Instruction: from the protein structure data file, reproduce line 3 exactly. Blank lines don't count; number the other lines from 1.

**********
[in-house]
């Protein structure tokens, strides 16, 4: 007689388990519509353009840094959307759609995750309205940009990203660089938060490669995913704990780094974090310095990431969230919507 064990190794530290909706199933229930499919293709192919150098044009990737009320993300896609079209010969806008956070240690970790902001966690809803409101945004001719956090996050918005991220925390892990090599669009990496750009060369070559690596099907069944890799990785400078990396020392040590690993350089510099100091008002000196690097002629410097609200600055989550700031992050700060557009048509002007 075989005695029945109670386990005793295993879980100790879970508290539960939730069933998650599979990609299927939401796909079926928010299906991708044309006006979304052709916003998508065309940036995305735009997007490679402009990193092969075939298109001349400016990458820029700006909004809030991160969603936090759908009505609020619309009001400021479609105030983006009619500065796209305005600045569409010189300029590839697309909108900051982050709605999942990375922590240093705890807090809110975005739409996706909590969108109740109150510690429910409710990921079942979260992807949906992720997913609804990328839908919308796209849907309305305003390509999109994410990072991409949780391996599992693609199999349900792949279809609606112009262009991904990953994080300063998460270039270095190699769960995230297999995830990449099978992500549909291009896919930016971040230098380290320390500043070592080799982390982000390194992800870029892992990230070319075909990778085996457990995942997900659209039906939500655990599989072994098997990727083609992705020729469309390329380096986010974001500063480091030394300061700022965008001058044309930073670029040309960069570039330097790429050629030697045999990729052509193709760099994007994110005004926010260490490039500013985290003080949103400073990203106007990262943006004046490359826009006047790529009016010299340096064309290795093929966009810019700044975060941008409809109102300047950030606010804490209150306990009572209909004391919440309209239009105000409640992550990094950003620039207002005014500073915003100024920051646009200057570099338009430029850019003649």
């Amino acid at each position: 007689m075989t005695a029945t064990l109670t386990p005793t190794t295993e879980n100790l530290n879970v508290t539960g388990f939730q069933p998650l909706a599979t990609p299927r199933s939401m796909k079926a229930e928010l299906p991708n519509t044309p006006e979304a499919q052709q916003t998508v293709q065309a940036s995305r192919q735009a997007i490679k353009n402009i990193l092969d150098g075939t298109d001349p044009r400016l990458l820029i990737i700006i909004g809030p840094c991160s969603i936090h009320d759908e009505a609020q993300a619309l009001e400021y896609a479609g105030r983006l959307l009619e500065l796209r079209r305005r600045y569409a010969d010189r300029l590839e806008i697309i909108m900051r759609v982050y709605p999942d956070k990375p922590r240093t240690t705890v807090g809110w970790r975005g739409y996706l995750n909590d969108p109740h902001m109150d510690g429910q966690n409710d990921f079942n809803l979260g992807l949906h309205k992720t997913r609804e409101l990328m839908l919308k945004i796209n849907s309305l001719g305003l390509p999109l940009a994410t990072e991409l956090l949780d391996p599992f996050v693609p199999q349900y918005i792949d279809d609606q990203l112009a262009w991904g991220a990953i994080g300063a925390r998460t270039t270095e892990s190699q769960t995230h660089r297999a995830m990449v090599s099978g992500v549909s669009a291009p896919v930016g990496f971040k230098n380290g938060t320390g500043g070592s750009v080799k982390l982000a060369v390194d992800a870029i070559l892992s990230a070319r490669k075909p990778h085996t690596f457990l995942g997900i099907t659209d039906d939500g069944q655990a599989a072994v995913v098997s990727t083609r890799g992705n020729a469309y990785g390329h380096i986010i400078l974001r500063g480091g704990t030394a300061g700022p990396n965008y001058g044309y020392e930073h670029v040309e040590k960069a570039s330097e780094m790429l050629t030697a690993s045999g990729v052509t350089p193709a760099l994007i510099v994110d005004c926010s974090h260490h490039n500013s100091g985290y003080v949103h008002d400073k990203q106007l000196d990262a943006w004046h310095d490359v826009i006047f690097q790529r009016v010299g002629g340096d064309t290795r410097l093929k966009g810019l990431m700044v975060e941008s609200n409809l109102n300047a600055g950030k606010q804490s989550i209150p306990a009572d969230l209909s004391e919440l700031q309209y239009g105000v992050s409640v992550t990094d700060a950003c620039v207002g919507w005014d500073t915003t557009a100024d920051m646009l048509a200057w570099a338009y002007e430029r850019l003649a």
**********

């Amino acid at each position: 007689m075989t005695a029945t064990l109670t386990p005793t190794t295993e879980n100790l530290n879970v508290t539960g388990f939730q069933p998650l909706a599979t990609p299927r199933s939401m796909k079926a229930e928010l299906p991708n519509t044309p006006e979304a499919q052709q916003t998508v293709q065309a940036s995305r192919q735009a997007i490679k353009n402009i990193l092969d150098g075939t298109d001349p044009r400016l990458l820029i990737i700006i909004g809030p840094c991160s969603i936090h009320d759908e009505a609020q993300a619309l009001e400021y896609a479609g105030r983006l959307l009619e500065l796209r079209r305005r600045y569409a010969d010189r300029l590839e806008i697309i909108m900051r759609v982050y709605p999942d956070k990375p922590r240093t240690t705890v807090g809110w970790r975005g739409y996706l995750n909590d969108p109740h902001m109150d510690g429910q966690n409710d990921f079942n809803l979260g992807l949906h309205k992720t997913r609804e409101l990328m839908l919308k945004i796209n849907s309305l001719g305003l390509p999109l940009a994410t990072e991409l956090l949780d391996p599992f996050v693609p199999q349900y918005i792949d279809d609606q990203l112009a262009w991904g991220a990953i994080g300063a925390r998460t270039t270095e892990s190699q769960t995230h660089r297999a995830m990449v090599s099978g992500v549909s669009a291009p896919v930016g990496f971040k230098n380290g938060t320390g500043g070592s750009v080799k982390l982000a060369v390194d992800a870029i070559l892992s990230a070319r490669k075909p990778h085996t690596f457990l995942g997900i099907t659209d039906d939500g069944q655990a599989a072994v995913v098997s990727t083609r890799g992705n020729a469309y990785g390329h380096i986010i400078l974001r500063g480091g704990t030394a300061g700022p990396n965008y001058g044309y020392e930073h670029v040309e040590k960069a570039s330097e780094m790429l050629t030697a690993s045999g990729v052509t350089p193709a760099l994007i510099v994110d005004c926010s974090h260490h490039n500013s100091g985290y003080v949103h008002d400073k990203q106007l000196d990262a943006w004046h310095d490359v826009i006047f690097q790529r009016v010299g002629g340096d064309t290795r410097l093929k966009g810019l990431m700044v975060e941008s609200n409809l109102n300047a600055g950030k606010q804490s989550i209150p306990a009572d969230l209909s004391e919440l700031q309209y239009g105000v992050s409640v992550t990094d700060a950003c620039v207002g919507w005014d500073t915003t557009a100024d920051m646009l048509a200057w570099a338009y002007e430029r850019l003649a």